Fitting through gates

Discussion in 'Lawn Mowing' started by mitchellmeines, Dec 8, 2011.

  1. yardguy28

    yardguy28 LawnSite Platinum Member
    Messages: 4,463

    i'd be curious why the 52" is preferred as well. trailer width is the only thing i can think of.

    if the trailer i had when i purchased my 52" mower was wider i would have purchased a 60" deck.

    with the trailer i have now my next purchase will most likely be a 60" deck. if you can use a 52" mower on the property there is plenty of room for a 60".
  2. mark12

    mark12 LawnSite Member
    from Ar
    Messages: 125

    I've used a Hustler Mini Z 44 for a few years now. Worked out great for me so far.
  3. Jimslawncareservice

    Jimslawncareservice LawnSite Platinum Member
    from mn
    Messages: 4,143

    The answer could be argued til the end of time. It only can be answered by each individule operation and operator.

    I think most are saying use a smaller deck to the op as the pic of the prop is really small. I have had both. I have 60's now. I also have a 48. I sometimes would like to have another 48 or all 52. This is what works best for me. I can say the smaller deck does do better on hilly properties. I do trim less when I use the 48 vs the 60. Plus my 60 weighs 1450 and my 48 450. It takes about the same time on properties similar to what the op pictured. Now big commercials there's no comparisons.
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  4. BrunoT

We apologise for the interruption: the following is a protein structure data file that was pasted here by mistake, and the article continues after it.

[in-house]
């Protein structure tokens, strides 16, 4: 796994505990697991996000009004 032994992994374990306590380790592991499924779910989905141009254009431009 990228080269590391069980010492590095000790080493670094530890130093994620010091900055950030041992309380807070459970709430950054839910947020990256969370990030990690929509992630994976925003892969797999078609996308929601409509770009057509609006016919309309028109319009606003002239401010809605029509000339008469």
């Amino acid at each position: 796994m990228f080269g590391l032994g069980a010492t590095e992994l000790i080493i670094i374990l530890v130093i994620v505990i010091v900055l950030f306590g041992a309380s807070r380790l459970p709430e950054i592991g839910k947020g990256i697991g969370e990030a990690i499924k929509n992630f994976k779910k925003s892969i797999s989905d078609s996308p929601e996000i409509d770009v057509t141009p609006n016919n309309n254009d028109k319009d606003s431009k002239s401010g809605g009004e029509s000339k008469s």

BrunoT LawnSite Senior Member
    Messages: 741

    I assume they're like me and thinking they want to be able to still walk w/o pain when they're old. My knees were the knees of a 60 y/o till I started using ZTR's whenever possible over a decade ago after years of wb/sulky setups. Now I can almost dance like those Russians. No knee issues at all.

    Most ZTRs will not contour great but if you look hard enough and know why mowers mow smooth and why they don't, you can find the right setup. ZTR's also are faster on any but very small lawns, can easily be backed up, have a deck lift pedal to avoid scalping on rises and awkward turns, can have a leaf collection system mounted, and of course you use less energy sitting on your rear end than walking or standing on something. They also typically have a 3 blade setup which often is shorter from front to rear which can help avoid scalping on low-mown varieties of grass compared to the long wheelbase of a wb. They also have larger tires which can help them "float" over holes in the lawn a tiny wheel on a small wb would drop down in. And unless it's a hydro wb, it will tire you a lot on small lots where you turn constantly. In your 20's you don't notice it much. But as you age joints start to show the wear.

    My 32 and 36" wbs would do a nice job on many lawns, but would surprise me sometimes by leaving a scalped look on Bermuda. With taller grasses I found there wasn't much of a problem, but also that there wasn't as much of a problem with a ZTR either (except for turf wear, which you have to be careful with).

    There can be advantages to a small wb. It'd be nice to have one of everything, but you typically have to make compromises based on how much you can spend and how much you can haul around as well as how lawns are in your area. I rarely come accross large back yards fenced with small gates here. I bought and kept a 32" around for those for years. I realized eventually it was cheaper to just pass on those.

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